This weekend, celebrate African Americans who have persevered through triumph, as well as those who made FaceTiming a friend and mowing your lawn easier.
The African American History and Culture showcase, taking place Saturday and Sunday, will feature exhibits that contain artifacts, replicas, and inventions, that were made, owned, or used by African Americans from the past and present.
Showcase founder Everett Staten says there are about 100 artifacts, including 70 inventions, on display — ranging from slave shackles, branding irons, old baseball equipment used by players from the Burnett Negro Leagues, replicas of a stand-up lawn mower, an egg beater, and a folding cot to Voice Over Internet Protocol, technology that allows people to communicate through audio and video while simultaneously using the internet.
The slave shackles and branding irons come from the Lest We Forget Museum of Slavery exhibit, owned by J. Justin and Gwen Ragsdale. It’s the only museum in Philadelphia with authentic slave artifacts.
“We have a traveling slavery exhibit and participate in other events, but here in Philadelphia, this is the largest showcase that we participate in," Gwen Ragsdale said.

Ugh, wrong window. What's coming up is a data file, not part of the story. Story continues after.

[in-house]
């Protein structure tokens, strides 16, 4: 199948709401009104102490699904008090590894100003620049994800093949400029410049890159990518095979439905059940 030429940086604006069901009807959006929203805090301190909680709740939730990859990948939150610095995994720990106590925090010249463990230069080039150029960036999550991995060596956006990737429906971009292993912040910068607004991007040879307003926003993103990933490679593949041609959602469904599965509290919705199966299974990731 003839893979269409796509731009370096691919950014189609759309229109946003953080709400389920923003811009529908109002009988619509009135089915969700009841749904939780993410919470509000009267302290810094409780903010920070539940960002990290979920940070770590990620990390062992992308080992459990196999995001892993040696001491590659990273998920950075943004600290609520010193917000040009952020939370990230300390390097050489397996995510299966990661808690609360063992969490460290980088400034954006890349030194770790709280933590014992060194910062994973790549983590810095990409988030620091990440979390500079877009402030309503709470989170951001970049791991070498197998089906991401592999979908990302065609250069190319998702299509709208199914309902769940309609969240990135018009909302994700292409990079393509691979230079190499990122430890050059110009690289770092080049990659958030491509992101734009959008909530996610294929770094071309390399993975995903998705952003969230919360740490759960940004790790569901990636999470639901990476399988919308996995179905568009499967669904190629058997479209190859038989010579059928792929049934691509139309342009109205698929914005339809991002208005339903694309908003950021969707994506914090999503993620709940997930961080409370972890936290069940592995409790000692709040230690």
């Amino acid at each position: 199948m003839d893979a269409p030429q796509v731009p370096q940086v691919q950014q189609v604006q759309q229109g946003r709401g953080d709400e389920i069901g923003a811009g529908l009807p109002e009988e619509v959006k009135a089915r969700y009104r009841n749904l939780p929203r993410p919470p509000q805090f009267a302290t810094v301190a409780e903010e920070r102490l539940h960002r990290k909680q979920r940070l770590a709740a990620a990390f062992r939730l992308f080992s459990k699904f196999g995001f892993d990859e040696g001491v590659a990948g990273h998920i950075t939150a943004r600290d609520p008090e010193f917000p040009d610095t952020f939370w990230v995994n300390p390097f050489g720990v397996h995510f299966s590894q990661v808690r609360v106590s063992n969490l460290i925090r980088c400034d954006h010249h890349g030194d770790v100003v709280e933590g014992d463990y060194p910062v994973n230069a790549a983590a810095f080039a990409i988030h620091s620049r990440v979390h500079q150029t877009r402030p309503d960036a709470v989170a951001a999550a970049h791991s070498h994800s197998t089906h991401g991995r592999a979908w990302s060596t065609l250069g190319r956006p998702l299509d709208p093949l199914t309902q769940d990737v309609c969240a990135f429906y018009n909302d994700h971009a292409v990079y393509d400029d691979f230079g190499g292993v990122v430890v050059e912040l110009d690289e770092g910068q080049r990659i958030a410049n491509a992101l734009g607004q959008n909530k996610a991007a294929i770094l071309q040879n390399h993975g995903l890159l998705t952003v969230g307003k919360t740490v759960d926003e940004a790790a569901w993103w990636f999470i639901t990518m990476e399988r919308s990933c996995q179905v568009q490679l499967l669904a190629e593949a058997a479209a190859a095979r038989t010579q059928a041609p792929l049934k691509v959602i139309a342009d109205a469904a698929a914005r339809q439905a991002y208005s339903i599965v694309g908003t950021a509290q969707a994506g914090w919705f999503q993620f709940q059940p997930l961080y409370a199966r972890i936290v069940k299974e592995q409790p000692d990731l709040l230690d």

Justin Ragsdale will give a lecture about slaves and their time on slave ships. Also featured in the exhibit will be bill of sale documents showing how enslaved Africans were bought and sold, Jim Crow-era artifacts that were created to make blacks feel inferior, and photos of the lynching of black men.
At the exhibit of the International Black Inventions Museum, founded by Valerie J. Robinson in 1988, you will find replicas of early models of a lawn mower, egg beater, and the folding cot, among other items made by black inventors. One of the newest additions is the Voice Over Internet Protocol.
Marian Croak, who was inducted into the Women in Technology Hall of Fame in 2013, is credited with furthering the development of the protocol. The technology is used for Skype, Magic Jack, and various streaming services.
“Marian Croak has literally taken the internet to a new level, but, sadly, most people have no idea who she is, yet they benefit from her inventions every day," said Staten.
One exhibit is dedicated to inventor Granville T. Woods and his electrical and mechanical inventions. Staten called him the father of modern transportation.
For sports fans, baseball equipment from the Burnett Negro League will be on display. Pedro Sierra, a pitcher who played in the Negro Leagues in the 1950s, will participate in the Living Legends portion, where you can meet and greet those who made their mark throughout black history.